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This article is taken from PN Review 139, Volume 27 Number 5, May - June 2001.

Sacred Art and the Unbeliever David Gervais

In showing its religious pictures together the National Gallery was motivated by the notion that, despite the deep Christian influence on Western art, many gallery-goers are cut off from such roots by ignorance and unbelief.* Even the Eucharist may need to be explained for them. Fewer and fewer of us understand the spiritual culture the pictures come from, even when we enjoy them as pictures. Sometimes this pleasure seems too limited in itself to open them up. The only thing to do with a foreign language is to learn it, if we want to know what is being said.

My first response to this plausible view is to doubt whether much will be changed simply by our doing our religious homework. The real issue is surely spiritual, not historical. Why should our inwardness with Christian culture hinge on knowledge and beliefs in the first place? No one goes to Fra Angelico out of an interest in the Church Fathers. We get by with classical mythology on the aesthetic level, without studying it in detail. Setting aside the fact that anyone who failed to notice how important Madonnas and Crucifixions were to the old masters could hardly have looked very hard at them anyway, why should belief or unbelief determine our experience of them? In any case, what true believer sees the beatitudes as theology?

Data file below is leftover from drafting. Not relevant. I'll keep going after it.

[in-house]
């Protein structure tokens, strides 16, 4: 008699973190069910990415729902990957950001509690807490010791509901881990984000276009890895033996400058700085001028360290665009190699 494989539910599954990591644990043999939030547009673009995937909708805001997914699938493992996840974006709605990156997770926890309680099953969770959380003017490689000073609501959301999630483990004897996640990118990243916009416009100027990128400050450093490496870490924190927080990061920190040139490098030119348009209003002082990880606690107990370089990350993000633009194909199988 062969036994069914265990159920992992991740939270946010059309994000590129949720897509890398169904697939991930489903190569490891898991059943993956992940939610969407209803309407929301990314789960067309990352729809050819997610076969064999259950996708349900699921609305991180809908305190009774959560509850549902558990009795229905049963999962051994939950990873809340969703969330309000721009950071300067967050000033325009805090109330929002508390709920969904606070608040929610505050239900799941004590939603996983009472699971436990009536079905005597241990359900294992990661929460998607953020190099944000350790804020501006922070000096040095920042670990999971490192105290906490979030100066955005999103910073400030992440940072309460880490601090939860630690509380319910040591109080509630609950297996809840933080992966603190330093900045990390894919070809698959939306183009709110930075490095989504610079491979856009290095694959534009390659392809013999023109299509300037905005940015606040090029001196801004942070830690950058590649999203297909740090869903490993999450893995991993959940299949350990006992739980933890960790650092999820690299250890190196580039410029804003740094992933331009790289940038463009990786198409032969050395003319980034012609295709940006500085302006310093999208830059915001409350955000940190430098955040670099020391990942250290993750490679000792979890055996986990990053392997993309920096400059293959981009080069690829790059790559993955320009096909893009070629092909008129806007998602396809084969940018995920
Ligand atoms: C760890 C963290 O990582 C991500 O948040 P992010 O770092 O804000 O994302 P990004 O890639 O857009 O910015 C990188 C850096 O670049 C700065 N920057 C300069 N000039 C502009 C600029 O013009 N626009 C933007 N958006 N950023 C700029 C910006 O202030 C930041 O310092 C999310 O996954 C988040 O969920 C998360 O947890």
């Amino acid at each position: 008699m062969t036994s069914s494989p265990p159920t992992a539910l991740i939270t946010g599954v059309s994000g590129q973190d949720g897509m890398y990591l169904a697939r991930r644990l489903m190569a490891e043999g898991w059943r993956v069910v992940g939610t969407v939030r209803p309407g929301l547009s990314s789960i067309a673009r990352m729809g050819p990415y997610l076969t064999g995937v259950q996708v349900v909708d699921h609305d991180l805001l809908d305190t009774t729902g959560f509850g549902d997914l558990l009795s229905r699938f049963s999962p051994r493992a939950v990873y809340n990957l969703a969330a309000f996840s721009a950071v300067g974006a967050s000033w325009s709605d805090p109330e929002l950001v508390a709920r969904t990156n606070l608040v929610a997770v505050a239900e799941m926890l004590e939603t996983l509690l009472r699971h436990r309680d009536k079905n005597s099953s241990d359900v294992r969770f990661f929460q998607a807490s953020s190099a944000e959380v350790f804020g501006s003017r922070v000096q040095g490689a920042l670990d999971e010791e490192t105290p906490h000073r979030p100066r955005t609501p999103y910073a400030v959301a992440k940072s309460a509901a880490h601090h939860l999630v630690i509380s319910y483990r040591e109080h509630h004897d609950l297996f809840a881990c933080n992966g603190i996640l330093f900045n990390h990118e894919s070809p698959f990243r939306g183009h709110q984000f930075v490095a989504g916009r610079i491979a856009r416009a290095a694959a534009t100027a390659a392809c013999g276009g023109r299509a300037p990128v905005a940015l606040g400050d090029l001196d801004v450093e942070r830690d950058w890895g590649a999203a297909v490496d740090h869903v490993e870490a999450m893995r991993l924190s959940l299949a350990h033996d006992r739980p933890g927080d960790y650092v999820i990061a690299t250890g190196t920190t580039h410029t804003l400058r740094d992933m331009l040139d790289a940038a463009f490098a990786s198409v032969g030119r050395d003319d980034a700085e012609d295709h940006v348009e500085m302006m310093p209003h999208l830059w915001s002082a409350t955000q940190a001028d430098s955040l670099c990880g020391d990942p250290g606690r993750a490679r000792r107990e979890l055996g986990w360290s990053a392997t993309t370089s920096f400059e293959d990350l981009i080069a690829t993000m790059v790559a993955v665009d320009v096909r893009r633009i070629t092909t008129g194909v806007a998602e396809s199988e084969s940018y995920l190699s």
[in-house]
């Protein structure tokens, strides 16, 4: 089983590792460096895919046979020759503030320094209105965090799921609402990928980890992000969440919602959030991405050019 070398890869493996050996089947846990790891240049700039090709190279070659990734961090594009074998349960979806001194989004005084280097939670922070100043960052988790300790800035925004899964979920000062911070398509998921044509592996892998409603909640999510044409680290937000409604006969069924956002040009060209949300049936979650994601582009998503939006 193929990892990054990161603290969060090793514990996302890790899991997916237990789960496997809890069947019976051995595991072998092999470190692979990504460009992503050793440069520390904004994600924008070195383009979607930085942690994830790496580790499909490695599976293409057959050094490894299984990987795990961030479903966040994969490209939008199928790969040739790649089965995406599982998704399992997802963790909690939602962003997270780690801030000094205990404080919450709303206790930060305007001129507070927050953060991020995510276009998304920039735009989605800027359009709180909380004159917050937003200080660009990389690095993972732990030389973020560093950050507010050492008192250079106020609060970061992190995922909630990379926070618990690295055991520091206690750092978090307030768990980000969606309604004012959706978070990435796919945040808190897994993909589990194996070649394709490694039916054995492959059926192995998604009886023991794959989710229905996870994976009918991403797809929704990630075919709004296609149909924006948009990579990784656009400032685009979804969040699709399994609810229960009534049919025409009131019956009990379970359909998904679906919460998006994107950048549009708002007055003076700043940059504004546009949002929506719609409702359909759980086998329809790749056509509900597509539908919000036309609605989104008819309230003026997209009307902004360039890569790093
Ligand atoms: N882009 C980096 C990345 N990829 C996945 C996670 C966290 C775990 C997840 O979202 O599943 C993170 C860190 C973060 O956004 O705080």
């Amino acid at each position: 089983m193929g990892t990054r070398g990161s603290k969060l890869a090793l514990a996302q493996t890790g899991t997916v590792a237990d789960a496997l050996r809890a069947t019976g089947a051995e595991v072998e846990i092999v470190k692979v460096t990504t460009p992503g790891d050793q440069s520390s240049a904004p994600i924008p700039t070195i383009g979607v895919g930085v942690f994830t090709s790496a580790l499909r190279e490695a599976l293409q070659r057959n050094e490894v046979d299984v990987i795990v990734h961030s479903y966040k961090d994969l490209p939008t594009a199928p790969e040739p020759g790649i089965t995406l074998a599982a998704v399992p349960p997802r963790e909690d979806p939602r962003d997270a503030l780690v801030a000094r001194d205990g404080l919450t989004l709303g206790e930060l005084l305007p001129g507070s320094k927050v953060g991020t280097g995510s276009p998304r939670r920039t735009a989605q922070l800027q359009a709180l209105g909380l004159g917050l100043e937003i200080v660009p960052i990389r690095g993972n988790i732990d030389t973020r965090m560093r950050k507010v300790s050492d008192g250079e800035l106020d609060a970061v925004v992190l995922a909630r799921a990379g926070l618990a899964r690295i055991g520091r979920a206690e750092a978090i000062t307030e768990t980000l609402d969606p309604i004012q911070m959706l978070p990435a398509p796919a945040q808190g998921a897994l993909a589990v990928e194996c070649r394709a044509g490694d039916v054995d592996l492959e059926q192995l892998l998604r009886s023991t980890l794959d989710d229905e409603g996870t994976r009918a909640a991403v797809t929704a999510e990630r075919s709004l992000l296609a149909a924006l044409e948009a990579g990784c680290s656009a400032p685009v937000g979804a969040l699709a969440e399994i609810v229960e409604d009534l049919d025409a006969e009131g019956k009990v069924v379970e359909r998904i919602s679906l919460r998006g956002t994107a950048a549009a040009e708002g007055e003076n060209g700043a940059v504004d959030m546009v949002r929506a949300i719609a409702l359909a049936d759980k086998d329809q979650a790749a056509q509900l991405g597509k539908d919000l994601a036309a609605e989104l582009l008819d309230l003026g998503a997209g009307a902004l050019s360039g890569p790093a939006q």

It may be that what the exhibition disclosed was not so much a vacuum in our religious lives as our lack ...

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